Having come of age during the Great Recession, many of today’s college students consider themselves need-based shoppers and “savers” rather than “spenders.” They’ll only go into a store when they need something specific.
According to TRU Youth Monitor, almost two-thirds of millennials say they shop around for the best price. However, more than a quarter (27%) of students identify themselves as “loyal” shoppers who tend to shop the same stores and stay with brands they like.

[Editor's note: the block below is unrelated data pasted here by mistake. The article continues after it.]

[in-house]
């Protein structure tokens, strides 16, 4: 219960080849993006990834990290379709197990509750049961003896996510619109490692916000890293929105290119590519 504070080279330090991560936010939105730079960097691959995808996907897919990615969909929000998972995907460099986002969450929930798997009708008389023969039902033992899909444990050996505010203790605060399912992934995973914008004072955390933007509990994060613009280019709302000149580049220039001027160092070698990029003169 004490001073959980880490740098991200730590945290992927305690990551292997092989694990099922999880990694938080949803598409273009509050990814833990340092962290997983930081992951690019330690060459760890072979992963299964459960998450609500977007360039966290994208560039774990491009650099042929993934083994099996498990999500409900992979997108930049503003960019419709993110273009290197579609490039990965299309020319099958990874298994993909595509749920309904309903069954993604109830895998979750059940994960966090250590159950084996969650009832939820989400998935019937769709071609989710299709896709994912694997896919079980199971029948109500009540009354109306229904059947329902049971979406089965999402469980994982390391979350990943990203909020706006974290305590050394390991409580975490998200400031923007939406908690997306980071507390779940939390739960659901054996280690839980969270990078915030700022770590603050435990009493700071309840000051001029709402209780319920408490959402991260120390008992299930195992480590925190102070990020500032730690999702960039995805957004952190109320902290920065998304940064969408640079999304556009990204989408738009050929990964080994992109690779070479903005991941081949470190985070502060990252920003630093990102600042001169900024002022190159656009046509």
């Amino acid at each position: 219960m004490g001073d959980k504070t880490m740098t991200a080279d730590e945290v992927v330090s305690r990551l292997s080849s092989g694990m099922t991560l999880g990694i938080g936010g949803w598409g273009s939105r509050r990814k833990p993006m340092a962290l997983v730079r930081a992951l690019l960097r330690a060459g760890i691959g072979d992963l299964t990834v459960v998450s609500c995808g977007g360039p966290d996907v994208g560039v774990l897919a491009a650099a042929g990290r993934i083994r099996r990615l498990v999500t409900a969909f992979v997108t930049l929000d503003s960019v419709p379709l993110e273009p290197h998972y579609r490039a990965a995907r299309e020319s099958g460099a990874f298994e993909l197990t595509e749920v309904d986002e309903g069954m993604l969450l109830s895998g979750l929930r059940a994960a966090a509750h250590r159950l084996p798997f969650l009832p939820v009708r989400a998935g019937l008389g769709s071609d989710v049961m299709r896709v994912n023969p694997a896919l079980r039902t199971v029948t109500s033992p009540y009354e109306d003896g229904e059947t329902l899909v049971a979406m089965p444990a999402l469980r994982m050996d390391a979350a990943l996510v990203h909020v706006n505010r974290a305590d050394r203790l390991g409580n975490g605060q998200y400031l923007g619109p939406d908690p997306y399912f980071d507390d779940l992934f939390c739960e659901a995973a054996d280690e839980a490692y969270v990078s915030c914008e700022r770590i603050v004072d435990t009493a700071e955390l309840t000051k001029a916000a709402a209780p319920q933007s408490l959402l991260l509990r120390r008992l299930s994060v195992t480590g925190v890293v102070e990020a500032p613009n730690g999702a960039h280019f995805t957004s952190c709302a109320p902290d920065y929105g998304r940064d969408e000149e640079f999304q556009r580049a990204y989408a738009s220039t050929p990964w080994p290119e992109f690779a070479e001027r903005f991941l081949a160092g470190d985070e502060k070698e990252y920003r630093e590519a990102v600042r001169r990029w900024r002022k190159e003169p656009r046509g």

Even so, 20% say they tend to pull the trigger on a purchase only when an item is marked down or on sale. According to the National Retail Federation, about 70% of college students and their families
indicated the economy remains a contributing factor in how, where, when, and why they shop for college-related items.
Tuition, fees, and course materials aside, living expenses for college students—including rent, cellphone bills, and utilities—average $697 per month.
Although the majority of students now work during the academic year, many rely on a jigsaw puzzle of additional financial sources to help them meet expenses. Only 19% of those attending a public institution receive income from scholarships, compared to 51% of students at private institutions.